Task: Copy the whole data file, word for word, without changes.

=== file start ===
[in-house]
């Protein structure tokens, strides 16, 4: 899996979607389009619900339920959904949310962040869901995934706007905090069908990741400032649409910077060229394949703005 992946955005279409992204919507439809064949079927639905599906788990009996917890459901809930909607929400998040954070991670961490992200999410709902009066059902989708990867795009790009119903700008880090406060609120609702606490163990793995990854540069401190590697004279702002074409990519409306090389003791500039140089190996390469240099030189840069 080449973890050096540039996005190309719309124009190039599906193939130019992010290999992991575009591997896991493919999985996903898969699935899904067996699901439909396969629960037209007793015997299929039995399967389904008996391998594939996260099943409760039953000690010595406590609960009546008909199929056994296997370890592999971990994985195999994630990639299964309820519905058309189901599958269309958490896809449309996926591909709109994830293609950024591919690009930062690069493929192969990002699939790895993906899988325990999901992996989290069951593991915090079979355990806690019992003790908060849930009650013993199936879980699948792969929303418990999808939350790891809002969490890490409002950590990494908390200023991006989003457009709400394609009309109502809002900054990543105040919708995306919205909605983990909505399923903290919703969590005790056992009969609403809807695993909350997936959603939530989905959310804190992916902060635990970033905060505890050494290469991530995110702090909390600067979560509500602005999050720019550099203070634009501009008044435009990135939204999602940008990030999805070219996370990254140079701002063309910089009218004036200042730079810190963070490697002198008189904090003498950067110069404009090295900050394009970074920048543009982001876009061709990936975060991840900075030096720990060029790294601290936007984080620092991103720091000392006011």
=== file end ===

[in-house]
């Protein structure tokens, strides 16, 4: 899996979607389009619900339920959904949310962040869901995934706007905090069908990741400032649409910077060229394949703005 992946955005279409992204919507439809064949079927639905599906788990009996917890459901809930909607929400998040954070991670961490992200999410709902009066059902989708990867795009790009119903700008880090406060609120609702606490163990793995990854540069401190590697004279702002074409990519409306090389003791500039140089190996390469240099030189840069 080449973890050096540039996005190309719309124009190039599906193939130019992010290999992991575009591997896991493919999985996903898969699935899904067996699901439909396969629960037209007793015997299929039995399967389904008996391998594939996260099943409760039953000690010595406590609960009546008909199929056994296997370890592999971990994985195999994630990639299964309820519905058309189901599958269309958490896809449309996926591909709109994830293609950024591919690009930062690069493929192969990002699939790895993906899988325990999901992996989290069951593991915090079979355990806690019992003790908060849930009650013993199936879980699948792969929303418990999808939350790891809002969490890490409002950590990494908390200023991006989003457009709400394609009309109502809002900054990543105040919708995306919205909605983990909505399923903290919703969590005790056992009969609403809807695993909350997936959603939530989905959310804190992916902060635990970033905060505890050494290469991530995110702090909390600067979560509500602005999050720019550099203070634009501009008044435009990135939204999602940008990030999805070219996370990254140079701002063309910089009218004036200042730079810190963070490697002198008189904090003498950067110069404009090295900050394009970074920048543009982001876009061709990936975060991840900075030096720990060029790294601290936007984080620092991103720091000392006011």